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in EEPA.2005-001 for African Art in the Cycle of Life (Exhibition) (1987-1988: Washington, D.C.)
Smithsonian Folklife Festival records: 1995 Festival of American Folklife
Creators:
Smithsonian Institution. Center for Folklife and Cultural Heritage
Dates:
June 23-July 4, 1995
Size:
1 Cubic foot (approximate)
Collection ID:
CFCH.SFF.1995
Repository:
Ralph Rinzler Folklife Archives and Collections

The Smithsonian Institution Festival of American Folklife, held annually since 1967 on the National Mall in Washington, D.C., was renamed the Smithsonian Folklife Festival in 1998. The materials collected here document the planning, production, and execution of the annual Festival, produced by the Smithsonian Center for Folklife and Cultural Heritage (1999-present) and its predecessor offices (1967-1999). An overview of the entire Festival records group is available here: Smithsonian Folklife Festival records.

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in CFCH.SFF.1995 for African Art in the Cycle of Life (Exhibition) (1987-1988: Washington, D.C.)
Smithsonian Folklife Festival records: 1980 Festival of American Folklife
Creators:
Smithsonian Institution. Center for Folklife and Cultural Heritage
Dates:
October 8-13, 1980
Size:
1 Cubic foot (approximate)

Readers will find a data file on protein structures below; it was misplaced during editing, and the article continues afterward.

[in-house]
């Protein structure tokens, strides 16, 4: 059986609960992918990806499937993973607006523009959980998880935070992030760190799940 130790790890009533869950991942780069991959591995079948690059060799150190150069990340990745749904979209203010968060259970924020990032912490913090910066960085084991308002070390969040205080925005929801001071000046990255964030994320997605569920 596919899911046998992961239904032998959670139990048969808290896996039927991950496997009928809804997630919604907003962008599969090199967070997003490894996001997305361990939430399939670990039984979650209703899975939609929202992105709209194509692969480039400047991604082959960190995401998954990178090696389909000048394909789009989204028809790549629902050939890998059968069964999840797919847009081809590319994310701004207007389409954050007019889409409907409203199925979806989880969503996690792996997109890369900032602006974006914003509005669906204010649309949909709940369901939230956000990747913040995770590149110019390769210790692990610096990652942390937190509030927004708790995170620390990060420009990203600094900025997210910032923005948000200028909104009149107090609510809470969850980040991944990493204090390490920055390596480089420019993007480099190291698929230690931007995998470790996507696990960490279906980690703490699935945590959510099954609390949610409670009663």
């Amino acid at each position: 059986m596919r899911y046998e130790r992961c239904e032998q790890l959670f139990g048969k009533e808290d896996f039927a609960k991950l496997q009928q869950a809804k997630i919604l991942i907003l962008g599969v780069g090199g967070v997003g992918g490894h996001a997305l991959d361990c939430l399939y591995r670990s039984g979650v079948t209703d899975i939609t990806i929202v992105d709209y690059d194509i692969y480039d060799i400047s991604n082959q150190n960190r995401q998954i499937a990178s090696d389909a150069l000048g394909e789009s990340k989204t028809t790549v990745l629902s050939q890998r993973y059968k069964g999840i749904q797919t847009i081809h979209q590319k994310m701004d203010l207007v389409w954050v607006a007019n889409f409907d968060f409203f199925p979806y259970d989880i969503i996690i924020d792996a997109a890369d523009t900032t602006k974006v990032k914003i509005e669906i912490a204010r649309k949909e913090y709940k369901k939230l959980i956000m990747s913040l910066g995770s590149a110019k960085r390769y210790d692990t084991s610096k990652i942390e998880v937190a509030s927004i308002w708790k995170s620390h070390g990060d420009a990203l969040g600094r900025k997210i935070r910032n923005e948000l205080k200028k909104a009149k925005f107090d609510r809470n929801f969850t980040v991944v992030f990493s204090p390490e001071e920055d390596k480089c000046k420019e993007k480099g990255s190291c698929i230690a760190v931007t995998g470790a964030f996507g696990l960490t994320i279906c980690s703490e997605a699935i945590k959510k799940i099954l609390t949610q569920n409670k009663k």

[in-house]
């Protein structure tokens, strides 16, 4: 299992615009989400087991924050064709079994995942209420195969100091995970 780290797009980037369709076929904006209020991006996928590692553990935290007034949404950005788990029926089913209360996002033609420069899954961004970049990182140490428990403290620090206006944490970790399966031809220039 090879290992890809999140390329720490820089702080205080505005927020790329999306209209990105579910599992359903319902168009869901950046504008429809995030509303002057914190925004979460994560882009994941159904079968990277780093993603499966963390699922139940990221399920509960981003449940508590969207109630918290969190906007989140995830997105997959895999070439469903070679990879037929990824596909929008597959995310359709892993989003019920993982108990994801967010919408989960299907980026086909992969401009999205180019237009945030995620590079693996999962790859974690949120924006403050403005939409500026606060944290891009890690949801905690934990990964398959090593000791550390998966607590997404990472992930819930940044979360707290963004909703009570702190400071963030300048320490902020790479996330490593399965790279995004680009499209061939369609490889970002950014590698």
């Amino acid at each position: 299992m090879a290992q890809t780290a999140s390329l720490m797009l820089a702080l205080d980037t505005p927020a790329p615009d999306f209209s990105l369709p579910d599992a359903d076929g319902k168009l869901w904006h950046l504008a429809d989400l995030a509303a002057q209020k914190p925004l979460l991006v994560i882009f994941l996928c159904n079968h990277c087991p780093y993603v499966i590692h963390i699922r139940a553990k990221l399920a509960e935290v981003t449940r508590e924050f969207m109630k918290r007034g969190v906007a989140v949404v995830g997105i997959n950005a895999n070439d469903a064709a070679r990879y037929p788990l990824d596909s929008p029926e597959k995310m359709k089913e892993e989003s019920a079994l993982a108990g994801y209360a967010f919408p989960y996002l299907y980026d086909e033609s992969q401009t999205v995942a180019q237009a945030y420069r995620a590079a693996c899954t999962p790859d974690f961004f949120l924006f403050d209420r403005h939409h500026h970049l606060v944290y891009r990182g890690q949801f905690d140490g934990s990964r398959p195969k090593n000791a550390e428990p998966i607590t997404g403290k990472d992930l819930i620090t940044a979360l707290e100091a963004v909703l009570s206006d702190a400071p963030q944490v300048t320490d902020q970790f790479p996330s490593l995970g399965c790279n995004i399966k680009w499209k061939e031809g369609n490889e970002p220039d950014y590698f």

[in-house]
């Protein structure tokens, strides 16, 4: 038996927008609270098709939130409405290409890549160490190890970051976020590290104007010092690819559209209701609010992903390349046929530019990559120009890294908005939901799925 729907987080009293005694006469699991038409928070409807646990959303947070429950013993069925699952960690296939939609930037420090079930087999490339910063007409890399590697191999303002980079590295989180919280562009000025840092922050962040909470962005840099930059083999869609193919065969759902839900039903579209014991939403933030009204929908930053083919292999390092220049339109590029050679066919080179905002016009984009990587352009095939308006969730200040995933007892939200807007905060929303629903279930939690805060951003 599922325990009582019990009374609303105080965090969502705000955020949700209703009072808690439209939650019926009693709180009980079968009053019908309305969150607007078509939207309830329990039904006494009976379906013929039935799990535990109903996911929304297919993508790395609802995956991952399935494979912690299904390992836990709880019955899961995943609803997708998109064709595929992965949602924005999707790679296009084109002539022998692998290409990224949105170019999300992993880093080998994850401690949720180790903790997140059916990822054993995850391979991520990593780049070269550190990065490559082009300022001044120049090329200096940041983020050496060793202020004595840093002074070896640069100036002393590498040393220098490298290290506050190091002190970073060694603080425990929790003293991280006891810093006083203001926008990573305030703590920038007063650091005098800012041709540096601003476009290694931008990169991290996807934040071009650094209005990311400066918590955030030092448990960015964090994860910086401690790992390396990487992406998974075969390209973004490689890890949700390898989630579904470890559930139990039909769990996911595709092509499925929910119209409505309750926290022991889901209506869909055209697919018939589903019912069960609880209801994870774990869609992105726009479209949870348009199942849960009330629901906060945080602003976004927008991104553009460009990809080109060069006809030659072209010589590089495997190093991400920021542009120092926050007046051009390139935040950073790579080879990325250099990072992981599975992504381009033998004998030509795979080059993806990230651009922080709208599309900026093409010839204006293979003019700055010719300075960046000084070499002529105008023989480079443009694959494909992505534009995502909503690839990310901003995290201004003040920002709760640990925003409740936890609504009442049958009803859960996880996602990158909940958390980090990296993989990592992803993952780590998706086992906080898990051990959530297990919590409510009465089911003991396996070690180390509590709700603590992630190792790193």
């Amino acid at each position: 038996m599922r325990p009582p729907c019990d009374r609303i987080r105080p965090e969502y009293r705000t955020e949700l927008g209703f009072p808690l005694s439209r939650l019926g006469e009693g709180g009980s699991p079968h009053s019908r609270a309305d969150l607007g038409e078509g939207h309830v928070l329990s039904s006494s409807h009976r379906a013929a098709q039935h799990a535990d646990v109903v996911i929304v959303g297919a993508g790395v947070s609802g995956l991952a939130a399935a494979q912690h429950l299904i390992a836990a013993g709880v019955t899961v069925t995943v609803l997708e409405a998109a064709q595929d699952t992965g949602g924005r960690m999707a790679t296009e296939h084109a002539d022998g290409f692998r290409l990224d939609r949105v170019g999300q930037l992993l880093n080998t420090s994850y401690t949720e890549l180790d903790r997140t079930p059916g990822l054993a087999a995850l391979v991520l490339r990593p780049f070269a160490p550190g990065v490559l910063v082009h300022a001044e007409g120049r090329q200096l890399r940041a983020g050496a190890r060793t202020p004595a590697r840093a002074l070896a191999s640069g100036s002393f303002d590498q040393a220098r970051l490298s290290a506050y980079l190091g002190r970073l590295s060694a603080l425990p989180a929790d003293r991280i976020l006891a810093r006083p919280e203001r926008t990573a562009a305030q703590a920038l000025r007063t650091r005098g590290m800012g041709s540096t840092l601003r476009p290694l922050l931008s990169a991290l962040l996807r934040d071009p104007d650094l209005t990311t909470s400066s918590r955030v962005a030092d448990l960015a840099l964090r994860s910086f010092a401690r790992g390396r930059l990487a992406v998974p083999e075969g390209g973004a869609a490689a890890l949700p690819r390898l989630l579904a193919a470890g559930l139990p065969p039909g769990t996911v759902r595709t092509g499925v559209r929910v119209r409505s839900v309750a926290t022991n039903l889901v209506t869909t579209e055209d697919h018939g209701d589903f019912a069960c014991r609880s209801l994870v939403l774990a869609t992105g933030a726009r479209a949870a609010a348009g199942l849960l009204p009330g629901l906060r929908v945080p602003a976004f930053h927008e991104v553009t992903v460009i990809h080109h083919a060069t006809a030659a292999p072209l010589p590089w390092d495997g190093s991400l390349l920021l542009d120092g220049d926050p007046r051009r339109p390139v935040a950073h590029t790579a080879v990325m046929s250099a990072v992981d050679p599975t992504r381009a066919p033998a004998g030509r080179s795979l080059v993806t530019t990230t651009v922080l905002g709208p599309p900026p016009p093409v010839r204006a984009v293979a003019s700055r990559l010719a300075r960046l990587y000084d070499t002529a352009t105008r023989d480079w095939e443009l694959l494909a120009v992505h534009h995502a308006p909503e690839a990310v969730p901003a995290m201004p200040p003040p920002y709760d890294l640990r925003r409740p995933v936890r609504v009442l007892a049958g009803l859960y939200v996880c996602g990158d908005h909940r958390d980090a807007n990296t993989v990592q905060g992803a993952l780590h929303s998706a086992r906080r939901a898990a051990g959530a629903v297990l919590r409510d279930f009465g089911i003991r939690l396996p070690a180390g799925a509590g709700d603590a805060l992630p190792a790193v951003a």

Collection ID:
CFCH.SFF.1980
Repository:
Ralph Rinzler Folklife Archives and Collections

The Smithsonian Institution Festival of American Folklife, held annually since 1967 on the National Mall in Washington, D.C., was renamed the Smithsonian Folklife Festival in 1998. The materials collected here document the planning, production, and execution of the annual Festival, produced by the Smithsonian Center for Folklife and Cultural Heritage (1999-present) and its predecessor offices (1967-1999). An overview of the entire Festival records group is available here: Smithsonian Folklife Festival records.

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in CFCH.SFF.1980 for African Art in the Cycle of Life (Exhibition) (1987-1988: Washington, D.C.)
Records
Creators:
Smithsonian Institution. Office of Exhibits Central
Dates:
1954-1979
Size:
25.58 cu. ft. (25 record storage boxes) (1 tall document box) (2 oversize folders)
Collection ID:
Record Unit 503
Repository:
Smithsonian Institution Archives

These records were primarily created by the Office of Exhibits, 1954-1969; the Office of Exhibits Programs, 1969-1973; and the Office of Exhibits Central, 1973-1979. They document a period of intense exhibition activity at the Smithsonian Institution and its bureaus. Especially well represented are permanent and special exhibitions at the National Museum of Natural …

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in Record Unit 503 for African Art in the Cycle of Life (Exhibition) (1987-1988: Washington, D.C.)
Timothy Asch papers
Creators:
Asch, Timothy, 1932-1994
Dates:
1947-1995
Size:
62 Linear feet
Collection ID:
NAA.1996-16
Repository:
National Anthropological Archives